Show brings back rock 'n' roll nostalgia

Justin Brake
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Concert review

Will Kidman stands behind his keyboard drifting in and out of orbit, his arms reaching out to the keys like he's touching happiness - like he's figured it all out.

Moments later he gives his microphone stand the ol' "Outta the way!" and knocks it to the floor like a protagonist marching toward the climax of his story.

Local rock musician Jody Richardson played a solo set to the sold-out Club One audience Thursday night. - Photo by Justin Brake/Special to The Telegram

Will Kidman stands behind his keyboard drifting in and out of orbit, his arms reaching out to the keys like he's touching happiness - like he's figured it all out.

Moments later he gives his microphone stand the ol' "Outta the way!" and knocks it to the floor like a protagonist marching toward the climax of his story.

You think, "This is rock 'n' roll!"

The Rolling Tundra Review 2009 tour launch at Club One Thursday night was a perspective-rekindling event that reminded me rock 'n' roll isn't a genre, it's an experience.

The Weakerthans and Constan-tines, from Winnipeg and Guelph, Ont., respectively, are two of Cana-da's most far-reaching bands making a go of it today - far-reaching in the sense that their music unites fans of power-pop, punk and alt-country, still finding itself branded with the ambiguous "indie rock" label.

A member of the sound crew runs up on stage while the Constantines are mid-song, picks Kidman's mike stand from the floor, adjusts it and places it inches from the flailing musician's mouth.

A few songs later, the mike plunges to the dirty stage floor again for an unknown misdemeanour.

Year after year, show after show, it's becoming clear that unpredictability is a profoundly inherent part of a touring rock band's life. My job is to share my subjective (because objectivity's dead) opinion of these nights.

Some nights are good, some are bad.

As I make my way from the entrance to the stage, pushing through the densely crowded bar to get a look at local rock musician and opening act Jody Richardson, I find myself drifting between two levels of consciousness, two very different places.

The stage is like a black hole, drawing everything near, and it's easy to lose yourself in the music. I suspect this is the part everyone's familiar with, hence why rock 'n' roll still hasn't died (unless I missed something).

Everything else is peripheral. But around you, in the periphery, there's something else going on.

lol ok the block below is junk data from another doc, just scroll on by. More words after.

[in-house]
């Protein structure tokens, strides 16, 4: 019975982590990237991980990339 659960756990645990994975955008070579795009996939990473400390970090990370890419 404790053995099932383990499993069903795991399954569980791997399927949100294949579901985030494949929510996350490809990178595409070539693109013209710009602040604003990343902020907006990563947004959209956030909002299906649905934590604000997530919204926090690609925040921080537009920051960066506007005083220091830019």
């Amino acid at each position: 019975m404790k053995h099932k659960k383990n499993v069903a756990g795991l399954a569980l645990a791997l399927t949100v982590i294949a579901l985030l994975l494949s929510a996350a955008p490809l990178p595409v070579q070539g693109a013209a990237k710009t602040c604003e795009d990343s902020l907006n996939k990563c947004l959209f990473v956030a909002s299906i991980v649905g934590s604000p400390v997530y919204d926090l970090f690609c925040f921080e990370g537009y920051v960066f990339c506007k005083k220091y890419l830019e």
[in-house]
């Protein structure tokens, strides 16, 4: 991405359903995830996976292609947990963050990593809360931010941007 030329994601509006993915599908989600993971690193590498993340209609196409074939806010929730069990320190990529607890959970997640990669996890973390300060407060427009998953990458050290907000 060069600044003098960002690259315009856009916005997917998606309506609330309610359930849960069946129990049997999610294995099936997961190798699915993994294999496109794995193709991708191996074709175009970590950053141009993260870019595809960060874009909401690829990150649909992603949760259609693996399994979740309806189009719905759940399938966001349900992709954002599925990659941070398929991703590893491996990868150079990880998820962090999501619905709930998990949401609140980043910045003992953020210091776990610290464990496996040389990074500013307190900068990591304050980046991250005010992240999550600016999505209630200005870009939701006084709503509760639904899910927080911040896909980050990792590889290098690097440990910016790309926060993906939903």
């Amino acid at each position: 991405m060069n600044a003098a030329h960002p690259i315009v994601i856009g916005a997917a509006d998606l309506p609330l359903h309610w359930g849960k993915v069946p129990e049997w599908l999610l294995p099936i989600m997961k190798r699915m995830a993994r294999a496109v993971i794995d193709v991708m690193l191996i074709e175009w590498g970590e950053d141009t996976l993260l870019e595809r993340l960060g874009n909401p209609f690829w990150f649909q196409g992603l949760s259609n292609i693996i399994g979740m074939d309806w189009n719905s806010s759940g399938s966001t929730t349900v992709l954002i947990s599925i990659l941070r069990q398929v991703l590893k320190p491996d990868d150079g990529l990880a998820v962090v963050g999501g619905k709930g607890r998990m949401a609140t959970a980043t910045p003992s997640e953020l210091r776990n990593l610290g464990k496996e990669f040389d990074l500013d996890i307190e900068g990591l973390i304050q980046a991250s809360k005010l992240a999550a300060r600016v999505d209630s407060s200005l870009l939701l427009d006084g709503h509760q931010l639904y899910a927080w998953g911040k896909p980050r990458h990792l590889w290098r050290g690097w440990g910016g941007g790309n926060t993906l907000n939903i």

It's a place in time where worlds collide. In fractions of a second, you can peer from one into the other and see how human relationships change and evolve in this setting.

People are yelling in each other's ears, making sure their opinions are heard.

When the Weakerthan's begin playing "I Hate Winnipeg" in their encore, a friend grabs my arm, "This ... is awesome," she says in a serious but excited tone. By the time I turn to her she's already returned to the other side.

The crowd begins singing along, chanting the same three words about the prairie town that seems so far away.

"What if they could hear us?" I think, ignoring the irony of the lyrics.

With rock show decibel levels as high as they are, any sound is subtle. But even the most unexceptional reminder of the real world threatens your existence in that forward-looking realm.

A beer bottle smashes on the ground and everyone turns their heads to see if the culprit is someone they know, then turn toward the stage again.

I move to the side of the stage and seat myself on the steps to snap a few shots of the Constantines.

Kidman abandons his keyboard, sits down next to me, and buries his head in his hands. I ignore him and keep looking through the camera. Seconds later he's at it again, belting out a tune and fighting with his microphone. People love it.

The Constantines, near the end of their set and lead singer Bry Webb promises a few more.

The crowd cheers and the band feeds off it. They launch into another song and everyone involved both on and off the stage grasps the moment, perhaps subconsciously recognizing its determinacy.

Heads are bobbing, fists are pumping, people at the front of the stage are squished to crap, but still smiling, and the band is feeding off the energy.

In this peripheral sphere where boundaries and borders are relative, Kidman stands up, staggers to the side and plunges three feet to the floor, landing on his back between the speaker and the stage.

The band stops when they realize he's not getting up.

They help him to his feet, apologize to the crowd and walk off stage as their fans cheer the epic ending to the first gig of the tour.

This isn't a review of a rock show - it's a review of the rock show.

You think, "This ... is rock 'n' roll."

Organizations: Rolling Tundra Review 2009

Geographic location: Winnipeg, Guelph

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